Reading and Writing Pandas DataFrames in Chunks

This is a quick example how to chunk a large data set with Pandas that otherwise won’t fit into memory. In this short example you will see how to apply this to CSV files with pandas.read_csv.

First, create a TextFileReader object for iteration. This won’t load the data until you start iterating over it. Here it chunks the data in DataFrames with 10000 rows each:

df_iterator = pd.read_csv(
    'input_data.csv.gz', 
    chunksize=10000,
    compression='gzip')

Now, you can use the iterator to load the chunked DataFrames iteratively. Here you have a function do_something(df_chunk), that is some operation that you need to have done on the table:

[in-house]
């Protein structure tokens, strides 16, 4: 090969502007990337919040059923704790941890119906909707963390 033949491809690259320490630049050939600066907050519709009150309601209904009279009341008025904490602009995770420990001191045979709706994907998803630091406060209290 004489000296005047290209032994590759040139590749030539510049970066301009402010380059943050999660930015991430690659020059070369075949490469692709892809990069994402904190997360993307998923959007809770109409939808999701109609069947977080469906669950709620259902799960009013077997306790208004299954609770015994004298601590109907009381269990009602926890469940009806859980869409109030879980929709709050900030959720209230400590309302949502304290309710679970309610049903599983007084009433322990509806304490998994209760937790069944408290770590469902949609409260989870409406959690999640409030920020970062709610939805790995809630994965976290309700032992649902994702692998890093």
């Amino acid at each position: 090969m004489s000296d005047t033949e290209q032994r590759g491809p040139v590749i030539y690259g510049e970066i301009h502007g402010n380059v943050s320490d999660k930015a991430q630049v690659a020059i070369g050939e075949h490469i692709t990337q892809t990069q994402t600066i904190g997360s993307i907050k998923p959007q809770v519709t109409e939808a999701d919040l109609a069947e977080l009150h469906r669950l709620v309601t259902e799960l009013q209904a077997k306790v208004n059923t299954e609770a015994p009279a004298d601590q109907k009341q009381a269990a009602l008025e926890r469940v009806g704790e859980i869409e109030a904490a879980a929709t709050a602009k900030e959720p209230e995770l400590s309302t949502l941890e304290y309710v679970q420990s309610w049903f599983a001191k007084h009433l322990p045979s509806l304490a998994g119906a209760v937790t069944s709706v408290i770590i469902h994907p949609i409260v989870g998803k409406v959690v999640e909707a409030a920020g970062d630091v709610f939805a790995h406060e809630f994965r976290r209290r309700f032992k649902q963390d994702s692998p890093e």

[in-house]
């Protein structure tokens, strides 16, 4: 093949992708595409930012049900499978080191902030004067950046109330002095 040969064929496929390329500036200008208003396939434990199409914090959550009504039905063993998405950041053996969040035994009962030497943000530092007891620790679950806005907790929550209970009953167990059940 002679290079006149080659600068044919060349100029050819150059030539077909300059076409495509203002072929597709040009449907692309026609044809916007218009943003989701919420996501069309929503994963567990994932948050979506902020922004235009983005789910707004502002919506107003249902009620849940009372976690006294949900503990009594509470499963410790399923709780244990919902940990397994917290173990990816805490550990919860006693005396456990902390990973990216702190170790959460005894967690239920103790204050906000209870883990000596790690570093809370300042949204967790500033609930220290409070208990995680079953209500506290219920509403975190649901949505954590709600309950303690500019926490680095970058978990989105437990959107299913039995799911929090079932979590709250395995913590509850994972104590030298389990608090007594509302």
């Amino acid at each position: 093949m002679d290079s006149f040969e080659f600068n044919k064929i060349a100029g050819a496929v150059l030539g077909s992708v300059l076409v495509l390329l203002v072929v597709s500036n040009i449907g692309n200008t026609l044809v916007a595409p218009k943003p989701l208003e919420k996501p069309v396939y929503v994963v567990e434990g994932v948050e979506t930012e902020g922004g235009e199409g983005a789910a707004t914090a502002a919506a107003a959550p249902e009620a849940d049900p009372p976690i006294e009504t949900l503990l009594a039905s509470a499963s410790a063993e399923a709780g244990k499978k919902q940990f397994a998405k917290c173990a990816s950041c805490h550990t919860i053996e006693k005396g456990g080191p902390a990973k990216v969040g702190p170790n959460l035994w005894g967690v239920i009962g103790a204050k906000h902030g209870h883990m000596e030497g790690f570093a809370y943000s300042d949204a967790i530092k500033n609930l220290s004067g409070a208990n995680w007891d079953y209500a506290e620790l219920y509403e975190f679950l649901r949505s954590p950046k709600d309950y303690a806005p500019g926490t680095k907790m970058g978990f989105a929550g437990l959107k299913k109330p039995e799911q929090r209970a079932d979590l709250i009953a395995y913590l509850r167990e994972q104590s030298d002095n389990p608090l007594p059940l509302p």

for i, df_chunk in enumerate(df_iterator)

    do_something(df_chunk)
    
    # Set writing mode to append after first chunk
    mode = 'w' if i == 0 else 'a'
    
    # Add header if it is the first chunk
    header = i == 0

    df_chunk.to_csv(
        "dst_data.csv.gz",
        index=False,  # Skip index column
        header=header, 
        mode=mode,
        compression='gzip')

By default, Pandas infers the compression from the filename. Other supported compression formats include bz2, zip, and xz.

Resources

For more information on chunking, have a look at the documentation on chunking. Another useful tool, when working with data that won’t fit your memory, is Dask. Dask can parallelize the workload on multiple cores or even multiple machines, although it is not a drop-in replacement for Pandas and can be rather viewed as a wrapper for Pandas.

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